Kimberly Winter Stern

Though I don’t remember the exact time and place where I experienced my first gooey, chocolaty, finger-licking, lip-smacking campfire treat affectionately known as a s’more, I’m pretty sure it was consumed during a rustic Girl Scout outing. At age 13, I had already collected and sewn enough badges on my standard-issue green sash—hospitality, books, nature and the like—to certify me as a serious Scout, so communing with my fellow friends while gorging on the iconic graham-cracker-meets-singed-marshmallows-and-melty-chocolate-bars seemed downright recreational. I wasn’t earning anything but pure tastebud delight.

As childhood memories bubble to the surface decades later, the humble sandwich sweet is a repeated culinary touchstone, surprising me at different intervals along life’s road.

A s’more whisks me back to that unidentified campsite, my mittened hand hovering over a crackling fire, clutching a foraged stick —the whittled pointy end skewering a teetering trio of pillowy marshmallows, blistering from the flame’s heat. I can be transported to my first apartment, where a past-its-prime gas stove’s burner became a makeshift cooker for the s’mores obligatory binding.

And a favorite page from my s’mores scrapbook was the first home my newlywed husband and I purchased, where our Sears-delivered Weber grill (the one I still have on my patio, many years later) became a make-believe campfire during a housewarming party. The summertime menu of hamburgers and brats, baked beans and mustard potato salad was a perfect segue into the s’mores. Swigging beer and eating mountains of s’mores that night, giggling with friends like I did eons before, I remember thinking this confection alone could help promote world peace.

In early June of this year I was sitting in the lovely dining room of Francesca’s at Sunset, a five-star restaurant at the Westin La Cantera Resort in San Antonio. After a day of spa pampering, lolling by a secluded pool and meandering through a serene nature trail canopied with lush vegetation, I was eager to dive into an extravaganza of exemplary cuisine. A starched linen napkin rested in my lap, my left arm casually draped across the upholstered chair; I was anticipating the arrival of a bowl of frost white gazpacho, politely discussing recent travels with my tablemates.

I faced the resort’s terraced pool areas, my gaze fixated on a crowd gathered ‘round an outdoor fire pit. Instantly I knew: there was s’mores making on the premises. I excused myself, stepped onto the balcony and watched as kids—and a generous smattering of adults, clutching cocktails—held sticks with those familiar white puffs of sugar bobbing over licking flames. A nearby table held a buffet of s’mores-constructing ingredients: stacks of graham crackers, chocolate bars and bowls of marshmallows that glowed in the setting sun. The laughter drifted up to where I stood, the gazpacho and entrée of corn crepe-lobster enchilada patiently waiting.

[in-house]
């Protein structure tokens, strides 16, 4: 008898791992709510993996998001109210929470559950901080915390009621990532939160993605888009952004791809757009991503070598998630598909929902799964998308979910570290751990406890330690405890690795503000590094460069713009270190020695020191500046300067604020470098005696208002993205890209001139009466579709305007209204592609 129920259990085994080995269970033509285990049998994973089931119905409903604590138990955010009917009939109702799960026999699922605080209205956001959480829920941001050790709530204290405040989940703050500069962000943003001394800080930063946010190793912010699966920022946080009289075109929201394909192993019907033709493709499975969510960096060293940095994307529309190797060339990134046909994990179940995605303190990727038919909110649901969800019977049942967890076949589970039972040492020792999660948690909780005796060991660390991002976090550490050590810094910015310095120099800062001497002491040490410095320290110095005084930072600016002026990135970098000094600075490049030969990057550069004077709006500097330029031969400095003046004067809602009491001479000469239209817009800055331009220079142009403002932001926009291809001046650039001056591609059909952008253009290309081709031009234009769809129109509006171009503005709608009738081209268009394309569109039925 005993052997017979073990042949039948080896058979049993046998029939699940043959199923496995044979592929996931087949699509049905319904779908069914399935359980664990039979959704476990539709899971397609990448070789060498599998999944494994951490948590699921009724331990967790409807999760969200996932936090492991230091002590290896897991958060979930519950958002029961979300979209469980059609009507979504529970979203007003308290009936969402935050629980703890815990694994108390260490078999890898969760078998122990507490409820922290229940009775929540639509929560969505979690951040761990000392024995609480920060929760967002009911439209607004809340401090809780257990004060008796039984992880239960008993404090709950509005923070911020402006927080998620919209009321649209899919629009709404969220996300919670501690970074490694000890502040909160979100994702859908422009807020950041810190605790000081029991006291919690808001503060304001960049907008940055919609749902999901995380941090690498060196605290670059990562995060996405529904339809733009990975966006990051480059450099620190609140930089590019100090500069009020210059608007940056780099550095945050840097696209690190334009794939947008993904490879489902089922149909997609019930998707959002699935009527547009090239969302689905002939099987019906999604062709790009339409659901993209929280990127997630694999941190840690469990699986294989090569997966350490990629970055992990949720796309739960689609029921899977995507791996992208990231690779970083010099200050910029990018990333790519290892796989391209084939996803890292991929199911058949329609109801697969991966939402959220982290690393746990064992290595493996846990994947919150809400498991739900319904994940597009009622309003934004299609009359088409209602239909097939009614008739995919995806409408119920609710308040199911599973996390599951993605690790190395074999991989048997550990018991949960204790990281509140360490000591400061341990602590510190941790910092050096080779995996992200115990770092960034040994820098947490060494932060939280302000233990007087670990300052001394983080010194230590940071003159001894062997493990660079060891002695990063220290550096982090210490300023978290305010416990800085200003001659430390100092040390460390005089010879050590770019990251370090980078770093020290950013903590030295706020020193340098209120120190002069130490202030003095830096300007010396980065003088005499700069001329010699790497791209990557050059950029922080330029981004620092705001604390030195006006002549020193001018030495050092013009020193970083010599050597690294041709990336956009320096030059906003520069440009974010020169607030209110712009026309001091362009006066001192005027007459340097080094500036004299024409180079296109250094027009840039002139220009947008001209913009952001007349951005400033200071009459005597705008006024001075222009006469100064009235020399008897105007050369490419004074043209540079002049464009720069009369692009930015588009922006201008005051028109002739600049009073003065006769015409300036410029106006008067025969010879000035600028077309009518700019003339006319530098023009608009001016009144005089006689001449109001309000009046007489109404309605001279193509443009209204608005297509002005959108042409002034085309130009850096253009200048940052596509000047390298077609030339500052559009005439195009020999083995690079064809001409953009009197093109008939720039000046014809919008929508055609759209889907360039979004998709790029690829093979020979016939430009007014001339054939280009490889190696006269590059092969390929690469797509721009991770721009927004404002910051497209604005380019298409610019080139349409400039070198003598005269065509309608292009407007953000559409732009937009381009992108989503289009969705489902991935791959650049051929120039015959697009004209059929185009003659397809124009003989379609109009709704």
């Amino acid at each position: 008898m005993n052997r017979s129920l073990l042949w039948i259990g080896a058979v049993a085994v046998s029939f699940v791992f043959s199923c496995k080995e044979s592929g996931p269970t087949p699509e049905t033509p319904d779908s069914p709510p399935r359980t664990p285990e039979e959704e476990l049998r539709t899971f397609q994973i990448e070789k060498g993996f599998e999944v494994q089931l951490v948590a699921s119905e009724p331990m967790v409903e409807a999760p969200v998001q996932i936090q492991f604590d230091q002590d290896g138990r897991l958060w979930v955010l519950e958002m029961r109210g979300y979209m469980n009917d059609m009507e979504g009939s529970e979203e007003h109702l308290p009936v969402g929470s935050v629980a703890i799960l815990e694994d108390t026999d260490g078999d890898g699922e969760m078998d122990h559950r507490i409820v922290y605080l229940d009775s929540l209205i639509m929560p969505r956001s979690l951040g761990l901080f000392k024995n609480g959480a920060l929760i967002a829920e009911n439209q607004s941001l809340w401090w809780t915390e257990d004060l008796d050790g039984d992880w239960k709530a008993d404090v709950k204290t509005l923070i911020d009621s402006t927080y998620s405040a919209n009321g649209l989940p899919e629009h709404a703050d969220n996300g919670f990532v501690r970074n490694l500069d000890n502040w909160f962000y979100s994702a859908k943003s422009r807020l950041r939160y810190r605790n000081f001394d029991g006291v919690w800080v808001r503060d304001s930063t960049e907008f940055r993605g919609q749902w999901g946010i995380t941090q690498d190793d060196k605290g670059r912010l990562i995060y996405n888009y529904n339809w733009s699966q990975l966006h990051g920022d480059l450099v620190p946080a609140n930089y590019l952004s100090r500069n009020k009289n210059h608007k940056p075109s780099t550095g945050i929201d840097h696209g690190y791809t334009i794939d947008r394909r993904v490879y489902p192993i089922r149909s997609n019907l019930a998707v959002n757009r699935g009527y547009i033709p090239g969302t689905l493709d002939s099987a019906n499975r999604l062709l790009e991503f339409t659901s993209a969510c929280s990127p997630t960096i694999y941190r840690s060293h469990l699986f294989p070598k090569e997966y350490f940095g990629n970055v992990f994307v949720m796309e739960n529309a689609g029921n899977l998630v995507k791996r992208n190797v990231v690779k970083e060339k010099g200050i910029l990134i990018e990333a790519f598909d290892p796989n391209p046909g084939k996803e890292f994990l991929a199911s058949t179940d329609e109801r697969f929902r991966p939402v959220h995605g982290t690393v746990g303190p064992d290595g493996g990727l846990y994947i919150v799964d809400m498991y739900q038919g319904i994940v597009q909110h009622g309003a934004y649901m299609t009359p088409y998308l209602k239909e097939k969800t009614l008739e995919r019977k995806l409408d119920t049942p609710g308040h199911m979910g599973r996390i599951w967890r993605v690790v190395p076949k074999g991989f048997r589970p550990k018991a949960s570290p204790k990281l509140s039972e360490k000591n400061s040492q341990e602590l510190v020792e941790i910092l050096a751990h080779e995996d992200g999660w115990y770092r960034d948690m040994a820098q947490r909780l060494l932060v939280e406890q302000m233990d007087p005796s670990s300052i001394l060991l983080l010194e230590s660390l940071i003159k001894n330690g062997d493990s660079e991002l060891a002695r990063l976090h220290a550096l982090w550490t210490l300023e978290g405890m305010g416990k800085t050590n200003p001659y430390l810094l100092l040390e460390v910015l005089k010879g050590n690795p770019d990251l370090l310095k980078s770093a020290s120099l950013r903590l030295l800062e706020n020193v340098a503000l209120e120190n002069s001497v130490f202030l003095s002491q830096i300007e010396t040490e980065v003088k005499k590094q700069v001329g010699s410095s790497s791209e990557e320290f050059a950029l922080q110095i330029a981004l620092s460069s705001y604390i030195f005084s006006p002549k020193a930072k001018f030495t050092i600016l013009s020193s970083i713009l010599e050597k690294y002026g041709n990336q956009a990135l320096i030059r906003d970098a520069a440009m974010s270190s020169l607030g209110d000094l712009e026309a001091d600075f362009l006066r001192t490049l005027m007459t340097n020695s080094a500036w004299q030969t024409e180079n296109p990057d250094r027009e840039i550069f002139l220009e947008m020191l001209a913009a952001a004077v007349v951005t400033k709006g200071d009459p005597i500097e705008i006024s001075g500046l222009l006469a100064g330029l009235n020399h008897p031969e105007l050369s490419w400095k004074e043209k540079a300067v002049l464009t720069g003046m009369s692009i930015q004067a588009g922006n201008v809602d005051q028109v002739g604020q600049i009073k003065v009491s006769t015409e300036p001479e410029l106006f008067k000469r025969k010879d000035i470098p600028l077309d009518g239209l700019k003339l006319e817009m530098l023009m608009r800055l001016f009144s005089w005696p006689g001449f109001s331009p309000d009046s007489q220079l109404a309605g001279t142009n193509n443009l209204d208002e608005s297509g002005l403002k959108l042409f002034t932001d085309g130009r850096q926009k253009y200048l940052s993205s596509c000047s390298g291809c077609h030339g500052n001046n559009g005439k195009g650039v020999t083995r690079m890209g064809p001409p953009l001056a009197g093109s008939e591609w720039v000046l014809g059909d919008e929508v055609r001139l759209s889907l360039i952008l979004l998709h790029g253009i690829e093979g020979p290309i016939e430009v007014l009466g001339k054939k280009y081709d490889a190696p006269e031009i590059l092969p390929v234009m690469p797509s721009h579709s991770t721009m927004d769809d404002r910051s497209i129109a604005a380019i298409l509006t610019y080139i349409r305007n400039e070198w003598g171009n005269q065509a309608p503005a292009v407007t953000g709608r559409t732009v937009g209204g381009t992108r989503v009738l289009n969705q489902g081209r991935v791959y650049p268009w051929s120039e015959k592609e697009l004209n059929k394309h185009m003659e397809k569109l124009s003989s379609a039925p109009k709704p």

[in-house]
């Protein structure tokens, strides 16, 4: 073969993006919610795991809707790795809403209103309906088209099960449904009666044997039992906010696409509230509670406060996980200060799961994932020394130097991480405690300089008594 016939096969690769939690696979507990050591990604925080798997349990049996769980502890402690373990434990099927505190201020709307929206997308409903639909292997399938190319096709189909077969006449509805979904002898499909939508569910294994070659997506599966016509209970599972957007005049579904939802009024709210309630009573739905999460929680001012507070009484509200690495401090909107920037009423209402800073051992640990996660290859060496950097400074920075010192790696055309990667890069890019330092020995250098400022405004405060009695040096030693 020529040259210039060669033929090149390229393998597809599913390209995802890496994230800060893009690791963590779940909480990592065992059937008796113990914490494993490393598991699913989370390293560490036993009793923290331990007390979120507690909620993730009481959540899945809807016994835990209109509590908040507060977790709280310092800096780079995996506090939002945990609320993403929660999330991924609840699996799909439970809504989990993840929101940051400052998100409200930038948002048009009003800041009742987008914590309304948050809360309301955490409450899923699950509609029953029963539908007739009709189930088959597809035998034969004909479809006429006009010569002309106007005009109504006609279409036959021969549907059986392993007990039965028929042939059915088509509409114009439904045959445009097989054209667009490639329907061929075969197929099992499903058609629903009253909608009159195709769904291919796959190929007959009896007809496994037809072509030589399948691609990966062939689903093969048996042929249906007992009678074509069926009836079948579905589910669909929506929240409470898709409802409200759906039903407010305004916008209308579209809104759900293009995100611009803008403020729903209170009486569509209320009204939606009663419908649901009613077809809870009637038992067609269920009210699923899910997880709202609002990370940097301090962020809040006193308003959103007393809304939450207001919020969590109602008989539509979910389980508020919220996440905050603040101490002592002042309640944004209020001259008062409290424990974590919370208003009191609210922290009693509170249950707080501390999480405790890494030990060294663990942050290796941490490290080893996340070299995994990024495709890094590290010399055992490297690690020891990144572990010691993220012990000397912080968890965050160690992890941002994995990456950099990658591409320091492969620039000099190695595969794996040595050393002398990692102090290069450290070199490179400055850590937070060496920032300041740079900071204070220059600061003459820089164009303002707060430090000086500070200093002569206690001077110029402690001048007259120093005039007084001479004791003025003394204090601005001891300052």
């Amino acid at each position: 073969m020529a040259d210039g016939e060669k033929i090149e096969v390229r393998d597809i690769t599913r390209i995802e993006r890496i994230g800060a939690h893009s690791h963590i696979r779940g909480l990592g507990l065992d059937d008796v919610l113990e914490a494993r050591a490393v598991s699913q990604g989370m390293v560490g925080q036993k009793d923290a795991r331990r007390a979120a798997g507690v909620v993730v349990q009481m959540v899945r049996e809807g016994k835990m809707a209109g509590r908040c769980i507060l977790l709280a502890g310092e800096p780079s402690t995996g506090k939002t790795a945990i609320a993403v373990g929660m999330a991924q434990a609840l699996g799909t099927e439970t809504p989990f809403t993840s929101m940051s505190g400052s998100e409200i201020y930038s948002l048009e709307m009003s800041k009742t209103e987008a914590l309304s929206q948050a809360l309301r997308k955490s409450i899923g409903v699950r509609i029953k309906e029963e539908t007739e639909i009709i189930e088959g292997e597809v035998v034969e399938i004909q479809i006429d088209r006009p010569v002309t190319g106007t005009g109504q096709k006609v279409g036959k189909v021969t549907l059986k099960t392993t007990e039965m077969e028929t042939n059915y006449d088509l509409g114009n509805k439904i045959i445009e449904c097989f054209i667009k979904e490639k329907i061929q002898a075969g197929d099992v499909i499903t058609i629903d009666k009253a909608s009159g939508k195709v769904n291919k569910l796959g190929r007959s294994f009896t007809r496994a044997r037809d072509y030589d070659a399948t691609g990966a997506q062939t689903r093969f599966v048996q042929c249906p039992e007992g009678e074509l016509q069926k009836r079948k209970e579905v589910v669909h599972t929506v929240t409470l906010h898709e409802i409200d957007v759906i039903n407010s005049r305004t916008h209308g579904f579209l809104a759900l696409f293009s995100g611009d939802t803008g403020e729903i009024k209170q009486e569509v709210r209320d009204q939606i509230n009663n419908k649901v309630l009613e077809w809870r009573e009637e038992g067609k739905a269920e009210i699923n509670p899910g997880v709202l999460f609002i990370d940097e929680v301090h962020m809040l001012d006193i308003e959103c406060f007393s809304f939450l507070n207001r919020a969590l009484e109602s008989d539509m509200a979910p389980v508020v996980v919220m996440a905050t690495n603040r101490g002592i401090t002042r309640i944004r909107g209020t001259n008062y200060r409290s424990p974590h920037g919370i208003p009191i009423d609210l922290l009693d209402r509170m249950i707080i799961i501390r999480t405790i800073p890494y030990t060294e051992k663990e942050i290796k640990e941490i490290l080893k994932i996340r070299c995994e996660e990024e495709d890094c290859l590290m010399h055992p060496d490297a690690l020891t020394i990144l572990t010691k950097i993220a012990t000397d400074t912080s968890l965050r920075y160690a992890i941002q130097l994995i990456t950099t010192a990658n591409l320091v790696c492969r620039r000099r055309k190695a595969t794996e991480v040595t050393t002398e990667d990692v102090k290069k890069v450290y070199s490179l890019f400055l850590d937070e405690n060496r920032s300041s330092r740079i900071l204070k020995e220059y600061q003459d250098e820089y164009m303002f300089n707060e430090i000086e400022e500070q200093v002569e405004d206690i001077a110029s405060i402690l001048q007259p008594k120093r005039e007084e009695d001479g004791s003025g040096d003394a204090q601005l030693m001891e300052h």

Though my dessert that night at Francesca’s was world-class, those poolside s’mores being made in the Texas dusk kept haunting me. The only consolation for not participating in that nightly fireside ritual at the La Cantera was the fact that I added another page to my s’mores scrapbook—this time as a voyeur.

National S’mores Day was celebrated last week, but anyone who has indulged in the treat knows that everyday can be a s’more kind of day. And though the classic s’more—white marshmallows and a chocolate bar square squished between two graham crackers—is the potent stuff of childhood memories, I decided to have a little fun with the recipe. And Emma Bland, the packaged food and candy manager at the Leawood, Kan. Dean & DeLuca store, was more than happy to oblige me in my search for ingredients to make some fancy-schmancy s’mores. If you’re not in the mood to concoct your own s’mores—or if you want the ultimate experience—order the Dean & DeLuca S’mores Gift Set. Remember: campfire not included.

marshmallows1 300x225 Gimme s’mores!

Marshmallow Deluxe S’mores
Handmade marshmallows are all the rage; I’ve used pink raspberry ‘mallows, but any variety will do.

Double Chocolate Smores 300x204 Gimme s’mores!

Double-Chocolate S’mores
This gourmet s’more uses chocolate-covered graham crackers with a schmear of hazelnut and cocoa sauce… Nutella would work well, too. The piece de resistance? Chopped hazelnuts, sprinkled on top of the toasted marshmallows. Napkins at the ready here!

nutty butter smores Gimme s’mores!

Nutty Butter S’mores
Chocolate-covered matzo with a spread of peanut butter and melty marshmallows … these might become your new addiction.

kimberly Gimme s’mores!

Kansas City-based freelance writer Kimberly Winter Stern, a former corporate manager, caterer and food stylist, is constantly on the hunt for stories that need to be told and words that need to be written. She pens articles for national, regional and local publications on a diverse range of topics including food, shelter, design, lifestyle, business and people and writes a food blog called “Kim Dishes.” This writer may have been given product and/or other compensation from Dean & DeLuca for this post.

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Comments ( 1 Comment )

Love and always want more s'mores Kimberly! Two variations from Dodieville: 1) Le Petit Ecolier (The Little Schoolboy) biscuit cookies with a plank of dark chocolate on top, instead of graham crackers and Hershey bars. 2) Pull a strip of peel down a banana to make an opening for tucking in mini-choco chips and mini marshmallows. Zip the peel back into place and wrap the whole with foil. Toss on the coals for 5 minutes or so. Open the foil and peel, and eat the middle out with a spoon.

Dodie Jacobi added these pithy words on Aug 24 11 at 5:11 pm

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